Top 10 Flowering Shrubs for Your Yard
Perennials and annuals aren’t the only plants that provide color in the garden. These flowering shrubs and flowering bushes will add magnificent scents and colors to your yard.
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Weigela spp. • Zones 3 to 9
For a pretty shrub with interest from early spring through fall, plant weigela in your borders and flower beds. For a compact shrub with bold pink flowers and burgundy fall foliage, try Fine Wine. Plant these beautiful flowering shrubs that attract butterflies.
Courtesy Sherrell Koski
Syringa vulgaris • Zones 3 to 8
Blooming lilacs are among the most anticipated sights and scents of spring. A deciduous shrub growing up to 22 feet tall and wide, lilac is at its best in small groupings or as a specimen plant.
Viburnum spp. • Zones 2 to 9
Among the most popular of ornamental flowering shrubs and small trees, viburnum is sought after for three reasons: it’s beautiful, it’s versatile and it’s easy to grow. What’s more, there are three prime features that contribute to the viburnum’s year-round beauty: the flowers, the leaves and the colorful fruits it produces. Check out the best berry plants that birds love.
Forsythia • Zones 3 to 9
When this shrub blooms, you’ll be certain that warmer weather is on the way. Forsythia is one of the first plants to flower in spring, a time when its bell-shaped golden blossoms are a most welcome sight.
Courtesy Sherry Stone
Rhododendron spp. • Zones 4 to 9
Its showy blooms—available in a wide spectrum of colors—and its preference for partial shade have made this flowering shrub one of the most popular in the country. A natural fit in many settings, the rhododendron looks great in woodland gardens or as a single bush in smaller urban landscapes. Psst—these are the top shrubs for shade.
Courtesy Kristin Chapman
Rose of Sharon
Hibiscus syriacus • Zones 5 to 9
It may be a late bloomer but, as many gardeners know, rose of Sharon is well worth the wait. A member of the hibiscus family, this deciduous shrub bears beautiful trumpet-shaped flowers that bloom from late summer through mid-autumn. Rose of Sharon plants reach 10 feet high and thrive in moist, well-draining soil.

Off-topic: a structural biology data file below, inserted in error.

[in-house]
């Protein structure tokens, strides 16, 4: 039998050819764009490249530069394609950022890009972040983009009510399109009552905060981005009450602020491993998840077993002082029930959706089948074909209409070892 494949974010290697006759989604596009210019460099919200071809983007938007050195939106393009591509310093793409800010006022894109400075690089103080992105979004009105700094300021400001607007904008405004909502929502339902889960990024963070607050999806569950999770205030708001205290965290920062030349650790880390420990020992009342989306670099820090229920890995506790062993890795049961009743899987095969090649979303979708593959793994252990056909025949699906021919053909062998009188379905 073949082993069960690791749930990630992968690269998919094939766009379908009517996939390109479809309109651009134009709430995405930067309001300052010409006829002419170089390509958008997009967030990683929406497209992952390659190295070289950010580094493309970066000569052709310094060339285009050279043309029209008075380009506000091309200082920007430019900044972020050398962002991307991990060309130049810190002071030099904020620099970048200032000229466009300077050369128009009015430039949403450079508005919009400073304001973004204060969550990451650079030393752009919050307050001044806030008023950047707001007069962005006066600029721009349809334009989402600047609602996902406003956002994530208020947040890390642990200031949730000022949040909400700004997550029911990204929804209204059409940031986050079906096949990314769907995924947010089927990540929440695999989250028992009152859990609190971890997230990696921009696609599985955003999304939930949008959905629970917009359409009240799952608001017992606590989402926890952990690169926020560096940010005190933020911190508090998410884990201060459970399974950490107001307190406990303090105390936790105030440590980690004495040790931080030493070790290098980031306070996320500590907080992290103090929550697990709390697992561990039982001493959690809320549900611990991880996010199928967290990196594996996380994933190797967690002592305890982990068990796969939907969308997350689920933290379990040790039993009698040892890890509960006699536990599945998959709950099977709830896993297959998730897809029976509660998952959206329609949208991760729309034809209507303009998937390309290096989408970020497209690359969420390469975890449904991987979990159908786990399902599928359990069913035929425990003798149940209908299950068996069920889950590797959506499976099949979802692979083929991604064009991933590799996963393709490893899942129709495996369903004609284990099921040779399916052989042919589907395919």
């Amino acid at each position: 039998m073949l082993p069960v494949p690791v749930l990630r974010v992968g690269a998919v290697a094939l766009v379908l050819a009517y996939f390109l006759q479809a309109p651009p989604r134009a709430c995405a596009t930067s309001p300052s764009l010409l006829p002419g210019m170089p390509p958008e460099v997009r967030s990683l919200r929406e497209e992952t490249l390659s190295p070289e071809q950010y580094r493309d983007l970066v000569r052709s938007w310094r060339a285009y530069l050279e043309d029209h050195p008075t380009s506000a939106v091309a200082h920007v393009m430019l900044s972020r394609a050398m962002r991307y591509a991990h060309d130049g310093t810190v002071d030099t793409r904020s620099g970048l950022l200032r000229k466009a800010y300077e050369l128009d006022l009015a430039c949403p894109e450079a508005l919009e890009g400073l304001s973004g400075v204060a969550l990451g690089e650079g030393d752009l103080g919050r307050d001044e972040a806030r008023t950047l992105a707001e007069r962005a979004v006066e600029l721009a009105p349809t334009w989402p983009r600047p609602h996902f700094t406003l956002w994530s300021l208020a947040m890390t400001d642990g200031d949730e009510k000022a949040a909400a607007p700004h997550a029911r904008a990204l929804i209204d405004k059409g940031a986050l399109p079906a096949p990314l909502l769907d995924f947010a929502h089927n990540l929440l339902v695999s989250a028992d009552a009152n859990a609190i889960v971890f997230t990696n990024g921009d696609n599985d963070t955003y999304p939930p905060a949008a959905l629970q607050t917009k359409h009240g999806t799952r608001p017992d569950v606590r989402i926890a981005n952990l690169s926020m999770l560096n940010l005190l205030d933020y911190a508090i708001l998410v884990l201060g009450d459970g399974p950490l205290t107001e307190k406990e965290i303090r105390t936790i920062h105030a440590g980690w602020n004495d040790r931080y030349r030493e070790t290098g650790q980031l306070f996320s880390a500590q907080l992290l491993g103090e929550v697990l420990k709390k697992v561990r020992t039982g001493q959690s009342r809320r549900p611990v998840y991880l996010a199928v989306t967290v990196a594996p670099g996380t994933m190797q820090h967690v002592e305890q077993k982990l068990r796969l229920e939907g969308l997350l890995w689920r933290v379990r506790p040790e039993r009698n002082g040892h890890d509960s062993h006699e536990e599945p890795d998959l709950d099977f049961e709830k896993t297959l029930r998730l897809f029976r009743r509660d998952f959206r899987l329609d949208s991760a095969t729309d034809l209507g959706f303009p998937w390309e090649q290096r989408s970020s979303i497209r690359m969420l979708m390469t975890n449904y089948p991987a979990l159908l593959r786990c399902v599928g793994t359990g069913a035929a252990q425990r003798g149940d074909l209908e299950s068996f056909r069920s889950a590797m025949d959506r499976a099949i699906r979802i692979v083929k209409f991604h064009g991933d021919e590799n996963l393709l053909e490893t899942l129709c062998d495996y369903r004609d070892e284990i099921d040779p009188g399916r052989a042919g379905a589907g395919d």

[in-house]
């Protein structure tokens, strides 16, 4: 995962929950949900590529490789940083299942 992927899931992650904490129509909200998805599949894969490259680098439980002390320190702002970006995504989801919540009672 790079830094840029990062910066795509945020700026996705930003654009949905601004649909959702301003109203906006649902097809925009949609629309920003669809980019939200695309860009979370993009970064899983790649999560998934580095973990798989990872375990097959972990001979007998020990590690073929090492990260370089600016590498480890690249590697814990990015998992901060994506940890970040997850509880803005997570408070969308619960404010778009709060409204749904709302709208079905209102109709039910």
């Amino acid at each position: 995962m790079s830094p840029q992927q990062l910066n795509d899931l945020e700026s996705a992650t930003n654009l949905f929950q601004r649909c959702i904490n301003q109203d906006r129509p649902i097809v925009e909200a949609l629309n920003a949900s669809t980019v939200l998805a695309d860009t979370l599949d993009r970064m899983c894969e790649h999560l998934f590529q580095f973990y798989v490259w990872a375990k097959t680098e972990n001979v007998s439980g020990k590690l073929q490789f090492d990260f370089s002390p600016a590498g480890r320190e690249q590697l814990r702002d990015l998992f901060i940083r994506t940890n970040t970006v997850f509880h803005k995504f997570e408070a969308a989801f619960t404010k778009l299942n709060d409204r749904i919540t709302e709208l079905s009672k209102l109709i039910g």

Courtesy Tammy Carlson
Prunus tomentosa • Zones 2 to 7
Hardy and fast-growing, the Nanking cherry produces fragrant white flowers in spring. A larger shrub or small ornamental tree, it grows 6 to 10 feet tall and wide. After the spring bloom, you’ll notice small fruits, a favorite of many songbirds. Use Nanking cherry in the landscape for a hedge, border or specimen planting.
Courtesy Sheila Head
Hydrangea spp. • Zones 4 to 10
The sight of one of these beauties is sure to conjure up memories of Grandma’s garden. The showy shrub has long been a favorite of gardeners looking for an easy-care plant that flowers even in partial shade. Bigleaf hydrangeas (Hydrangea macrophylla) are perfect for mild climates but usually won’t flower in regions with cold winters. In these areas, try cultivars of sevenbark hydrangea (Hydrangea arborescens), which produce huge spheres of densely packed white blooms. Check out the biggest blooms for your flower garden.
Courtesy Christine Darnell
Camellia spp. • Zones 6 to 11
When most garden plants are settling in for a well-earned rest, camellia is just warming up. In fall, this evergreen shows off pink, white, yellow, orange and red blooms that last into winter and even early spring. With varieties ranging from 3 to 20 feet high, camellia does best in a partly shady spot that’s protected from hot, dry air and cold, strong winds. Here are more of the best fall shrubs to grow.
Daphne spp. • Zones 4 to 10
Here’s a flowering shrub that almost smells better than it looks—almost. Daphne is loved for the intoxicating scent of its delicate white, pink and purple blooms. Its compact habit and myriad varieties make it versatile, so try it as a ground cover, specimen or foundation planting. Check out super fragrant flowers that pollinators love.